I got to the Riviera a bit early so strolled over to Torre Abbey and had the first of the Polish beers while sitting on a bench overlooking the pitch and putt/crazy golf course and the seaside fairground. It was pleasant to listen to the screams of the people on the rides. To my right there was the Spanish Barn, so named after it was used to confine Spaniards captured from the Armada in 1588.
Feeling that life was very pleasant, I strolled back up to the Riviera Centre in search of the party, but when I got there it felt more like a morgue than a party venue. A few games of chess were still going on in the main hall. I checked the Championship results sheet and saw that one of the players I had got to know (at the cricket match the previous Sunday), Charles Storey, was probably still playing as his result had not yet come in, so I went up onto the balcony and peered down at his game. He was stuck in an excruciating endgame, which eventually concluded in a draw.
After about an hour in the morgue, with no sign of a party taking place (note to self … do not rely on chess players to organize a party), I saw a gink with a glass of beer and asked him where the party was. He saw my carrier-bag of booze and said that I shouldn’t drink it in the Riviera Centre. It turned out that “booze at your own expense” simply – and rather obviously – meant that you had to buy your own drinks at the bar. I didn’t know that a bar would be open in the evening as it had not been open any other evening…
Anyway, the “party” consisted of four blokes standing around the bar chatting about chess, but since one was my 5th game opponent, Peter Smith, another was Lawrence Ball (another member of Sunday’s cricket team), and the third was Charles Storey, straight from his game, the evening suddenly began to look more promising. Lawrence Ball suggested that we head into town for some dinner and so off we went, with Stewart Reuben joining us as the fifth member of our group.
I distributed the remaining Polish beers and we strolled into the centre of Torquay via the seafront, past the illuminated Big Wheel and ended up sitting outside Amici warming ourselves in front of the outdoor pyramid gas heaters and having a very pleasant time talking about chess, chess players and so on. Stewart reminisced about Fischer, Tal and some other players, whose names were new to me. I mentioned how I had been influenced by… well, I meant to say Gerald Abrahams … but I could not recall his first name and I just said his surname, BUT on reflection, I now realize I said “Alexander” by mistake. Stewart said he knew him and that his chess career had been badly affected by the war. I have just looked up “Alexander chess” on Google, and sure enough, one of Gerald Araham’s contemporaries was Conel Hugh O’Donel Alexander, CMG, CBE – a player whose chess career was affected by his wartime service at Bletchley Park.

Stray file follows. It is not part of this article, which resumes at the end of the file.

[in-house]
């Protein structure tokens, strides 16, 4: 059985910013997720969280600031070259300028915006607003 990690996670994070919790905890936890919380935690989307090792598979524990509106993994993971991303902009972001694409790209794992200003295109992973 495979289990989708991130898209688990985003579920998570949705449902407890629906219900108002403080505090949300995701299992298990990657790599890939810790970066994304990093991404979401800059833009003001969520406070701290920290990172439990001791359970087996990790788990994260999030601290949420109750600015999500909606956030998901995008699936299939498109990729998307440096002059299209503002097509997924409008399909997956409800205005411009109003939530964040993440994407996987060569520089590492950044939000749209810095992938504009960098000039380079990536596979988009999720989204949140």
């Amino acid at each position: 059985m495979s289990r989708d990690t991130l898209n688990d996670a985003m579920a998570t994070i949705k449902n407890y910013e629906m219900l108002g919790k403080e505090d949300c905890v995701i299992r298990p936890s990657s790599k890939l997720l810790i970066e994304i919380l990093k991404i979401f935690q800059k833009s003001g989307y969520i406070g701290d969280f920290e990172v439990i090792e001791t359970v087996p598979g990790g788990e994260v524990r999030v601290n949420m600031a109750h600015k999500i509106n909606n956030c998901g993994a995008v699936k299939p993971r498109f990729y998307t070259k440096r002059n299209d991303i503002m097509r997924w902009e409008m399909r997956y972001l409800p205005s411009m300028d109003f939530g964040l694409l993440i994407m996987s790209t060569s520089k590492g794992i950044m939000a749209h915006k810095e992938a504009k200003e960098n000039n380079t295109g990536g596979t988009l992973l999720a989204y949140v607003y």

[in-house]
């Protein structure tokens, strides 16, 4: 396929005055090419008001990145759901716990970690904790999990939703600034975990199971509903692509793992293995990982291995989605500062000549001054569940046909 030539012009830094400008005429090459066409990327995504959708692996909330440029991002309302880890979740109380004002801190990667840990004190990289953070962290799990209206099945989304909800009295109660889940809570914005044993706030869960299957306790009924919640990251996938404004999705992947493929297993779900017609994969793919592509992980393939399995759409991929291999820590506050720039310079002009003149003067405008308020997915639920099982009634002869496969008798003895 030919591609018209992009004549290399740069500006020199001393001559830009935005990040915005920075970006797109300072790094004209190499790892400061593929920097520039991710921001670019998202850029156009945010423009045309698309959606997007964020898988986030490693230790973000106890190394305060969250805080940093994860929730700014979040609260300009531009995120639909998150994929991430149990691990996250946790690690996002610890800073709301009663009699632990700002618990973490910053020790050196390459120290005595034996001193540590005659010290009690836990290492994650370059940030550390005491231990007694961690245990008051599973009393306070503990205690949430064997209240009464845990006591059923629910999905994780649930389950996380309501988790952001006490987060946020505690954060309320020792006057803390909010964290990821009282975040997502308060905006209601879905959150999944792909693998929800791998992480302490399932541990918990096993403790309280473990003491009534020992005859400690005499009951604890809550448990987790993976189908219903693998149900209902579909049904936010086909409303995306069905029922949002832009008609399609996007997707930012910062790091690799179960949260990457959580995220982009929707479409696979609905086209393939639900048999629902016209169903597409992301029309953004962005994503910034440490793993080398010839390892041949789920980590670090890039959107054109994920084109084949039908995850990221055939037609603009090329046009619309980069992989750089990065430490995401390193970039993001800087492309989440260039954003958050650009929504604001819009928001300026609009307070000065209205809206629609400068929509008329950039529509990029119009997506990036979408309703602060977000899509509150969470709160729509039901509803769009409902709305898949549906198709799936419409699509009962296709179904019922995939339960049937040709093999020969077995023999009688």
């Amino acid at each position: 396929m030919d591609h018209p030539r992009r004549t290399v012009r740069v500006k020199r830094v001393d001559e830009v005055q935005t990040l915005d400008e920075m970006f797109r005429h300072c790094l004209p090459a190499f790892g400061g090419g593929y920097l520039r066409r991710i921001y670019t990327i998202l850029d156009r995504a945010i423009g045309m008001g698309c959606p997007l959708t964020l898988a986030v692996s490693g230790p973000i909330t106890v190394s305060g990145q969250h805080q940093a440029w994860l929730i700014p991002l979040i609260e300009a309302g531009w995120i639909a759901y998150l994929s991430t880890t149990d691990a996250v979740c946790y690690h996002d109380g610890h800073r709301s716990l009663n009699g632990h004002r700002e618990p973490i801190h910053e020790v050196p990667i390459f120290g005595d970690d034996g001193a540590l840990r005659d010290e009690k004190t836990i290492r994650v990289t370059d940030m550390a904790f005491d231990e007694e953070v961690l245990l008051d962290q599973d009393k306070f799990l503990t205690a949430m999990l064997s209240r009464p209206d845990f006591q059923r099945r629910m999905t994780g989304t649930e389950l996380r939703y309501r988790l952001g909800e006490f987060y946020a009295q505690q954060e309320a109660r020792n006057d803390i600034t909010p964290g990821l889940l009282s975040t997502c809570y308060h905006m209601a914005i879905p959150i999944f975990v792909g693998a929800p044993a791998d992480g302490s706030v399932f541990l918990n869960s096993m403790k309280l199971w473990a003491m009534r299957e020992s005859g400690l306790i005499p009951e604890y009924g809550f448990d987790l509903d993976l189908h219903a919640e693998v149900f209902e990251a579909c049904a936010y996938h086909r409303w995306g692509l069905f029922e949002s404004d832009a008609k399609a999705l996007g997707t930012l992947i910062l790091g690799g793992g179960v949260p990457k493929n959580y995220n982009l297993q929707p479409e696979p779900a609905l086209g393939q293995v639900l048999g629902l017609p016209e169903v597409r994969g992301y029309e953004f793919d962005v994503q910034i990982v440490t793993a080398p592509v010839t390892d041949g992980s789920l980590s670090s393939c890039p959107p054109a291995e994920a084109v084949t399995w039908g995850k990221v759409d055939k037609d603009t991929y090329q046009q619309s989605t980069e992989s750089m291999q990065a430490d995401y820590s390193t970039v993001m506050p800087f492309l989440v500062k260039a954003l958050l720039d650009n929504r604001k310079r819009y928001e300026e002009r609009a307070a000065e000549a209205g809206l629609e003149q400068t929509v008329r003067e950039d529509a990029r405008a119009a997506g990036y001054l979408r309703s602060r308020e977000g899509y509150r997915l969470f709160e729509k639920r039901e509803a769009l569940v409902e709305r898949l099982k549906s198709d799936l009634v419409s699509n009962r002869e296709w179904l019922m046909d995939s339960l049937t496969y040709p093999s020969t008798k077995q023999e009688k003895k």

I interrupt the orderly sequence of events to report two pieces of good news…
Item 1: Eileen at Summer School
I dropped Eileen off at Trinity School, Teignmouth, on Saturday afternoon for her two-week English course at the summer school run by International Projects. Five days later and no contact from Eileen. No worries; no news is good news in these cases.
However, a worried mother in Hiroshima did not see it like that, so I emailed the school to find out how she was doing and received this reply straight back from one of the managers…
Eileen is fine! She found many friends already. There is one German girl whose mother is Japanese. Thus, she found quickly many friends. I have asked her already several times, whether she wanted to call you from our phone but she said she did not need to.
Quite right too! That is just how I wanted it to be. I do not even mind if she ends up speaking German better than English…
Item 2: Mission Accomplished At The British Chess Championships
My personal target going into the Week Two Afternoon Open Championship at the 100th British Chess Championships currently taking place at the Riviera Centre, Torquay, was to achieve one win and one draw out of five games. Today I won my second out of four games.
The rest of this post will only make sense if you know a bit about basic chess ratings:
2600+ = World Championship contenders
2400-2600 = Grandmasters and International Masters
2300-2400 = FIDE Masters
2200-2300 = FIDE Candidate Masters and National Masters
2000-2200 = Candidate Masters and USA Experts
1800-2000 = Class A
1600-1800 = Class B
1400-1600 = Class C
1200-1400 = Class D
below 1200 = Duffer
- On Monday I played my first game against a guy with an 1850 rating and lost in a game that went on for a few hours and 40-odd moves.
- On Tuesday I played against a guy with a 1950 rating and lost in a game of similar length.
- On Wednesday I played against a guy with a 1250 rating and crushed him. He was black and launched a wild, premature Knight and Bishop attack, just the sort of thing that I used to do!! He resigned when I forked his King and Rook just as we were moving into the endgame.
- Today I was up against an 1785 rated player and beat him in about 30 moves. Actually, he made a blunder which allowed me to win a Knight in a tense dynamic struggle on the b and c files as I attacked his central Pawn and Knight formation.
Yesterday’s win was a scalp. Today’s is a trophy. It gives me two points, half a point above my target with one more game to go.
However, I think I will be up against a tougher nut tomorrow as the competition is run on the Swiss System, in which you are matched against a player with a similar result to your own in each round of the competition.